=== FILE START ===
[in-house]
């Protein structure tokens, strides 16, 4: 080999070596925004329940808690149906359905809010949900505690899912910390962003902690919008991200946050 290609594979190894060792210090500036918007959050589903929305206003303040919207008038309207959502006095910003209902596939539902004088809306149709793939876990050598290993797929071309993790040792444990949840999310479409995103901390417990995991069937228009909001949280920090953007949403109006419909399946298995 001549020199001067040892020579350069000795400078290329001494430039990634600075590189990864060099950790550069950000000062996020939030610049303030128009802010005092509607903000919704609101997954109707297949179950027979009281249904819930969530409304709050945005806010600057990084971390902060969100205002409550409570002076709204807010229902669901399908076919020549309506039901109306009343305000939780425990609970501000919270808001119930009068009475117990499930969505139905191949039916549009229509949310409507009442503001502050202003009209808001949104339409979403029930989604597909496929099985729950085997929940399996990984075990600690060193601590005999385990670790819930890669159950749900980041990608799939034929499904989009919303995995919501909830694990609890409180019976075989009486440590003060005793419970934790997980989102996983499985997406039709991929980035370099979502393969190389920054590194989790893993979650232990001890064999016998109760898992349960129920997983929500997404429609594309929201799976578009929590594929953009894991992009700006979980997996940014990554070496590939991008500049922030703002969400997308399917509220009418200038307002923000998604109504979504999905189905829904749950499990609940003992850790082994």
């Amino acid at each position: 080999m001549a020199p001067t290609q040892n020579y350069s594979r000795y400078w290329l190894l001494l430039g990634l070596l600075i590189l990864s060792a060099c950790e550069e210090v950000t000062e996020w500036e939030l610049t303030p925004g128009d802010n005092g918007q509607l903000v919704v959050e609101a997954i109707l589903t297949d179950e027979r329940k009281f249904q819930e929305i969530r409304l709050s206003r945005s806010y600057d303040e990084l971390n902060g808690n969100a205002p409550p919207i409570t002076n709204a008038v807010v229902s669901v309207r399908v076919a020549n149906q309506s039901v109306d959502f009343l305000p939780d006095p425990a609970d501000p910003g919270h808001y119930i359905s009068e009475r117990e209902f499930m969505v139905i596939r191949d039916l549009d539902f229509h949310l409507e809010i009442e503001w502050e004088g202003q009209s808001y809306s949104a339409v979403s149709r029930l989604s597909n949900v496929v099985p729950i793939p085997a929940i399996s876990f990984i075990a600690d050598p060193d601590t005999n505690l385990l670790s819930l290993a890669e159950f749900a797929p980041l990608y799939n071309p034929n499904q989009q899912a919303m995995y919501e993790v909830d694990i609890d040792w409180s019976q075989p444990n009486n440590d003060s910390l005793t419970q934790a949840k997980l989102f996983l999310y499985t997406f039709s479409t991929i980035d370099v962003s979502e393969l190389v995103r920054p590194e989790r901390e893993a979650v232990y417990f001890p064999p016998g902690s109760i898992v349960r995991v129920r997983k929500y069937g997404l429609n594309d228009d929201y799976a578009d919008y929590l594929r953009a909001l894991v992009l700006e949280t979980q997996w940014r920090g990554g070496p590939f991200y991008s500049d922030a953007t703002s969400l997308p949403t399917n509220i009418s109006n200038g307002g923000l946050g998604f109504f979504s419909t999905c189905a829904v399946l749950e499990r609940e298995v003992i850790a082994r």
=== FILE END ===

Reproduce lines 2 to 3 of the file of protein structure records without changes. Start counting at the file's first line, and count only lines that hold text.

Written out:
């Protein structure tokens, strides 16, 4: 080999070596925004329940808690149906359905809010949900505690899912910390962003902690919008991200946050 290609594979190894060792210090500036918007959050589903929305206003303040919207008038309207959502006095910003209902596939539902004088809306149709793939876990050598290993797929071309993790040792444990949840999310479409995103901390417990995991069937228009909001949280920090953007949403109006419909399946298995 001549020199001067040892020579350069000795400078290329001494430039990634600075590189990864060099950790550069950000000062996020939030610049303030128009802010005092509607903000919704609101997954109707297949179950027979009281249904819930969530409304709050945005806010600057990084971390902060969100205002409550409570002076709204807010229902669901399908076919020549309506039901109306009343305000939780425990609970501000919270808001119930009068009475117990499930969505139905191949039916549009229509949310409507009442503001502050202003009209808001949104339409979403029930989604597909496929099985729950085997929940399996990984075990600690060193601590005999385990670790819930890669159950749900980041990608799939034929499904989009919303995995919501909830694990609890409180019976075989009486440590003060005793419970934790997980989102996983499985997406039709991929980035370099979502393969190389920054590194989790893993979650232990001890064999016998109760898992349960129920997983929500997404429609594309929201799976578009929590594929953009894991992009700006979980997996940014990554070496590939991008500049922030703002969400997308399917509220009418200038307002923000998604109504979504999905189905829904749950499990609940003992850790082994």
């Amino acid at each position: 080999m001549a020199p001067t290609q040892n020579y350069s594979r000795y400078w290329l190894l001494l430039g990634l070596l600075i590189l990864s060792a060099c950790e550069e210090v950000t000062e996020w500036e939030l610049t303030p925004g128009d802010n005092g918007q509607l903000v919704v959050e609101a997954i109707l589903t297949d179950e027979r329940k009281f249904q819930e929305i969530r409304l709050s206003r945005s806010y600057d303040e990084l971390n902060g808690n969100a205002p409550p919207i409570t002076n709204a008038v807010v229902s669901v309207r399908v076919a020549n149906q309506s039901v109306d959502f009343l305000p939780d006095p425990a609970d501000p910003g919270h808001y119930i359905s009068e009475r117990e209902f499930m969505v139905i596939r191949d039916l549009d539902f229509h949310l409507e809010i009442e503001w502050e004088g202003q009209s808001y809306s949104a339409v979403s149709r029930l989604s597909n949900v496929v099985p729950i793939p085997a929940i399996s876990f990984i075990a600690d050598p060193d601590t005999n505690l385990l670790s819930l290993a890669e159950f749900a797929p980041l990608y799939n071309p034929n499904q989009q899912a919303m995995y919501e993790v909830d694990i609890d040792w409180s019976q075989p444990n009486n440590d003060s910390l005793t419970q934790a949840k997980l989102f996983l999310y499985t997406f039709s479409t991929i980035d370099v962003s979502e393969l190389v995103r920054p590194e989790r901390e893993a979650v232990y417990f001890p064999p016998g902690s109760i898992v349960r995991v129920r997983k929500y069937g997404l429609n594309d228009d929201y799976a578009d919008y929590l594929r953009a909001l894991v992009l700006e949280t979980q997996w940014r920090g990554g070496p590939f991200y991008s500049d922030a953007t703002s969400l997308p949403t399917n509220i009418s109006n200038g307002g923000l946050g998604f109504f979504s419909t999905c189905a829904v399946l749950e499990r609940e298995v003992i850790a082994r």